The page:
Transportation Coordination, Resources and Initiatives
While New Hampshire does not have an extensive traditional public transportation network, it is gaining some national attention with its community transportation network. Within this network, older people, individuals with disabilities, veterans, and low-income individuals make connections with volunteer driver programs, public transit systems, and other transportation providers. With the guidance of many state, regional, and local partners, the State Coordinating Council for Community Transportation (SCC) has built a Mobility Management Network to ensure coordination of services, increasing the efficiency and effectiveness of transportation for residents across the state. This Network allows individuals to connect with transportation options throughout New Hampshire. The Mobility Managers are also connected with their Regional Coordinating Councils (RCC), which are comprised of transportation providers, funding agencies, citizens, health organizations, and social services.
How is community transportation funded in New Hampshire?
Public transit and most other community transportation in New Hampshire are funded with a combination of federal, county, local, private, and (to a limited degree) state dollars. For fixed route public transit providers in particular, the Federal Transit Administration (FTA) is the largest source of funding. FTA dollars need to be matched with non-federal funds, and that match rate varies by how the FTA dollars are used. Averaged together, FTA funds cover 60%-65% of total costs for most public transit service in New Hampshire. The needed matching funds come mostly from municipal contributions, advertising on buses and bus stops, charitable grants and other sources.
In much of the country, state legislatures provide a large portion of the non-federal match. In New Hampshire the state assists with partial match for capital vehicle purchases but contributes only minimally to transit operations with $200,000 per year split among all transit agencies statewide – enough to support 3-4 days of service. Nationally, in 2020, the median per capita state investment in public transportation was $5.94. The New Hampshire Legislature, in comparison, invested $0.59. Our two small, largely rural peer states of Maine and Vermont invest 18 to 21-times what New Hampshire does to provide transportation options that help seniors live independently with dignity and help connect employers to an adequate workforce.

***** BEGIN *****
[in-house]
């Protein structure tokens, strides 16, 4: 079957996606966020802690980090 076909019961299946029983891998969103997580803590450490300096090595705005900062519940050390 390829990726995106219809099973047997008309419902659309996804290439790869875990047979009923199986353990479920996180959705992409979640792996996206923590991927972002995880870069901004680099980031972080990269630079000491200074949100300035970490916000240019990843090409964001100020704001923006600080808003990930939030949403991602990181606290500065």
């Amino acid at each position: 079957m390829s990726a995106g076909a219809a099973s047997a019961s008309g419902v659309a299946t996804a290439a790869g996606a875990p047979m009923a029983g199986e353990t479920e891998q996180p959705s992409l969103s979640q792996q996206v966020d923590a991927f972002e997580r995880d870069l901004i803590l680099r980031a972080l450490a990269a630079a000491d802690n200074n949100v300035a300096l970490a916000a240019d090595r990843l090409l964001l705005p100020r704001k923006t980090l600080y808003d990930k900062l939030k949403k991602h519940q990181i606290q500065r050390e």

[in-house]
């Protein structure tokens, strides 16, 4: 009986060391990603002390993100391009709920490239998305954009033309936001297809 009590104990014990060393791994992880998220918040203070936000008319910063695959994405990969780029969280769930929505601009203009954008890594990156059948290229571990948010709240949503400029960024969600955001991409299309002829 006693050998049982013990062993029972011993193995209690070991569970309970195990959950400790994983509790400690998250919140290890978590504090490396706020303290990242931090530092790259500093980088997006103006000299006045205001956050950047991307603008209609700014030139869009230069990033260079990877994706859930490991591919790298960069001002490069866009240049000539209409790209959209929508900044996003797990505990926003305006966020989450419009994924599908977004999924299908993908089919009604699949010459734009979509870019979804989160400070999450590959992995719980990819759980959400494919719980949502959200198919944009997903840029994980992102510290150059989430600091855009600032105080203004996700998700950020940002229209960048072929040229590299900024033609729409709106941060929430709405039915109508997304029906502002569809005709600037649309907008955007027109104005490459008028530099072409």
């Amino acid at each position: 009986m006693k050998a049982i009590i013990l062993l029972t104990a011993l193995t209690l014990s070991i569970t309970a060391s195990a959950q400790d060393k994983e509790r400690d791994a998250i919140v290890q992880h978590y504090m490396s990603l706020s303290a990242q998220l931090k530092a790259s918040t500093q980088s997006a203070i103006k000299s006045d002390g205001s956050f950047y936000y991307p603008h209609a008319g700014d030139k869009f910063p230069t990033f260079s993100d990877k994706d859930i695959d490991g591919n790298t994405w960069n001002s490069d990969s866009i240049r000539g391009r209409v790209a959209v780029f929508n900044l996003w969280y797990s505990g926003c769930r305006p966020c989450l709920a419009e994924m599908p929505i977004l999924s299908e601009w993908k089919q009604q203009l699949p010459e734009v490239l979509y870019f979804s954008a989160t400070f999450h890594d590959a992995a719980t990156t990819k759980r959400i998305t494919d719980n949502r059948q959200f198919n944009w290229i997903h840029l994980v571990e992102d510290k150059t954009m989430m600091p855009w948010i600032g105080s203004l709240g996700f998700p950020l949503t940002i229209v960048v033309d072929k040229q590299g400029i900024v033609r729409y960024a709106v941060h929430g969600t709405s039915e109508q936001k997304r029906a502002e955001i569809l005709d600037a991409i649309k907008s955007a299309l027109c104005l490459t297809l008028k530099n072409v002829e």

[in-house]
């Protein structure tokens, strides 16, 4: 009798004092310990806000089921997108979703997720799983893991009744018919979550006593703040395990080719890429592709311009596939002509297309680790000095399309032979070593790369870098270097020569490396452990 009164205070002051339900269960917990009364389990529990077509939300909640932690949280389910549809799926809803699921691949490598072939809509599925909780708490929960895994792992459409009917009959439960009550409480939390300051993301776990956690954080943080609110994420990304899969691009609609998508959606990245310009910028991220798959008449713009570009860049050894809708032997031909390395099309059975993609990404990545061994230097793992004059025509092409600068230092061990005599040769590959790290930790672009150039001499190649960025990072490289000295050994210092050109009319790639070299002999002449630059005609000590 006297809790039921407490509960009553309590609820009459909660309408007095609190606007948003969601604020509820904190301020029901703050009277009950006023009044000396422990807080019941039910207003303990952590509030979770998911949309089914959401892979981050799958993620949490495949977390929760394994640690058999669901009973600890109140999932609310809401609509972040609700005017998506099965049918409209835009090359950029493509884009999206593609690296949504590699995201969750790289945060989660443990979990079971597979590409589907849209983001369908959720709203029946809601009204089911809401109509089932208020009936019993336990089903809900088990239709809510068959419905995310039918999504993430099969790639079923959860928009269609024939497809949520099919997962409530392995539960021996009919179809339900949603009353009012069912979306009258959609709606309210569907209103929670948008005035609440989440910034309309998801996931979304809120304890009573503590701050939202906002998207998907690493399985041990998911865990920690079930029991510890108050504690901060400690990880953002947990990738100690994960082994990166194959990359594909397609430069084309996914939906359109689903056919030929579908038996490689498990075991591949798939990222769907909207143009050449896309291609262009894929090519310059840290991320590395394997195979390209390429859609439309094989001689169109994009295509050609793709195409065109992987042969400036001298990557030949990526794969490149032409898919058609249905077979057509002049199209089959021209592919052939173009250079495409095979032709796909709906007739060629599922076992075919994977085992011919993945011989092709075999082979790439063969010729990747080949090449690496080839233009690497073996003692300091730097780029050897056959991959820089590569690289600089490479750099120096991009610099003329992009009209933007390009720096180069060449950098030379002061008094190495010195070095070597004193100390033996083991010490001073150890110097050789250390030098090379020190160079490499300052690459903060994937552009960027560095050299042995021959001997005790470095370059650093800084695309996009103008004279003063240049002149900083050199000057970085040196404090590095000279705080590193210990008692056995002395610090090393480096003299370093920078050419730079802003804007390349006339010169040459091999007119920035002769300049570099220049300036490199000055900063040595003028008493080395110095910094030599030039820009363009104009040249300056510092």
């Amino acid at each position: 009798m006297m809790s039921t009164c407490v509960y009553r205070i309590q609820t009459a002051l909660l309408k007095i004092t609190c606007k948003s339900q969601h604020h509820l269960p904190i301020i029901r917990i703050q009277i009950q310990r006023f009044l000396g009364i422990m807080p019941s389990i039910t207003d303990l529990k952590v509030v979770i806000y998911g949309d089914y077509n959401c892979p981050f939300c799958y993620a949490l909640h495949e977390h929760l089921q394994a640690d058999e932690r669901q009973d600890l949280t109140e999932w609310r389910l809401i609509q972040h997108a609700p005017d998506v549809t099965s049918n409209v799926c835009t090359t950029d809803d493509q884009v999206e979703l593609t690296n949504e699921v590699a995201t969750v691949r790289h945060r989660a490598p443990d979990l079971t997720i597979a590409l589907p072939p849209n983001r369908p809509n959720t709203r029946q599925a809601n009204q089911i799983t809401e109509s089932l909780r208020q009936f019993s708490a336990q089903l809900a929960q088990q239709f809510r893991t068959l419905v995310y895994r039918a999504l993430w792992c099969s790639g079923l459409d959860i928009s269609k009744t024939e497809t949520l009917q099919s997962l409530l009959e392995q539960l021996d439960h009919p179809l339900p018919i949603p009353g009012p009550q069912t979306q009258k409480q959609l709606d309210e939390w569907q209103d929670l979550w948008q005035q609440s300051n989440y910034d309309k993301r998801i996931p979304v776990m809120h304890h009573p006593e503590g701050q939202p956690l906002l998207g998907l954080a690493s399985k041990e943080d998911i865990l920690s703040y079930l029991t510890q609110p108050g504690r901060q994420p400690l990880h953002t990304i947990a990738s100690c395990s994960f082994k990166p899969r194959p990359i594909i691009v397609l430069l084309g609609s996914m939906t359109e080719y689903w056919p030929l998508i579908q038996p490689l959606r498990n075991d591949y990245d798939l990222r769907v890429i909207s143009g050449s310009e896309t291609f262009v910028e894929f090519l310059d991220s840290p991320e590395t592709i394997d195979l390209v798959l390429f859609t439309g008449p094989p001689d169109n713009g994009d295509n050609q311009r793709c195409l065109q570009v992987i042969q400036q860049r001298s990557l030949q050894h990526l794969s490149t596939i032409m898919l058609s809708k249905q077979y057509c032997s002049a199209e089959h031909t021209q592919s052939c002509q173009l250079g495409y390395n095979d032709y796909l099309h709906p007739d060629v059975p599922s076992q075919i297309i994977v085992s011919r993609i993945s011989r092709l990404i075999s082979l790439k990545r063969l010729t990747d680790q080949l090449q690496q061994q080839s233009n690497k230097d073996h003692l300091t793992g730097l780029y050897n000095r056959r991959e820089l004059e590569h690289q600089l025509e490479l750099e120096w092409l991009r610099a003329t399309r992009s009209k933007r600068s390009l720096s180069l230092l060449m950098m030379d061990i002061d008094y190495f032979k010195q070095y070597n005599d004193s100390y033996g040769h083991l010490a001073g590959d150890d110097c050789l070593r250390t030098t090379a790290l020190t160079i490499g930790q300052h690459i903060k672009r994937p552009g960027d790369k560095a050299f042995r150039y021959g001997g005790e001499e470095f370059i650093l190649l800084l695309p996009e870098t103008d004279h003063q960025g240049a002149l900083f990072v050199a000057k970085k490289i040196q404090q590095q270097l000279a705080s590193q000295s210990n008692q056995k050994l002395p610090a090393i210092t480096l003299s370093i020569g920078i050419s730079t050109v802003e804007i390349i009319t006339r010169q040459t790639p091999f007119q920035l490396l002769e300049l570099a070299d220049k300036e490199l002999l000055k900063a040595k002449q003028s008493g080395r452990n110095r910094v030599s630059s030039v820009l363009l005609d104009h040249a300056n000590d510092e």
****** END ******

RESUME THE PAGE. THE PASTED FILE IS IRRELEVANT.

Meaningful state investment has become still more important with the passage of the federal Bipartisan Infrastructure Law last year. This bill provides for a close to 30% increase in FTA funding, but without additional state or other non-federal match investment, much of this needed new federal funding will be left on the table for lack of match.
Responding to years of local and regional studies on unmet transportation needs, NHDOT’s Prioritized Needs budget proposal for the 2024-2025 biennium includes an increase in public transit operating assistance to $664,999 in SFY2024, and $1,744.550 in SFY2025. While this would still be just a down-payment on the level of investment required to meet current and anticipated transportation access needs for those needing transit assistance, it would be a significant step. Expanding state investment in transit to reduce downshifting of costs to municipalities is among NHMA’s legislative priorities for the current budget cycle. Getting these amounts into the final state budget will require communication from municipalities statewide to their legislators.
How can individual municipalities support community transportation?
Even with an increase in state funding, there will still be a need for local investment in community transportation. One of the easiest approaches to funding local transportation needs, aside from property tax, is a local vehicle registration fee. Under RSA 261:153 IV, the legislative body of a municipality may vote to collect a supplemental vehicle registration fee of up to $5.00 (paid at the time of vehicle registration) for the purpose of supporting a Municipal Transportation Improvement fund. As of 2022, 34 municipalities have adopted this fee to fund local transportation needs. These funds can be used by the municipality to support improvements to roads, bridges, bicycle and pedestrian facilities, parking, and most importantly, public transportation.
Written by Scott Bogle, Rockingham Planning Commission; Ben Herbert, Southern New Hampshire Planning Commission; Terry Johnson, Southwest Regional Planning Commission; Donna Marceau, Nashua Regional Planning Commission; and Sylvia von Aulock, Southern New Hampshire Planning Commission. You may reach them at https://www.nharpc.org/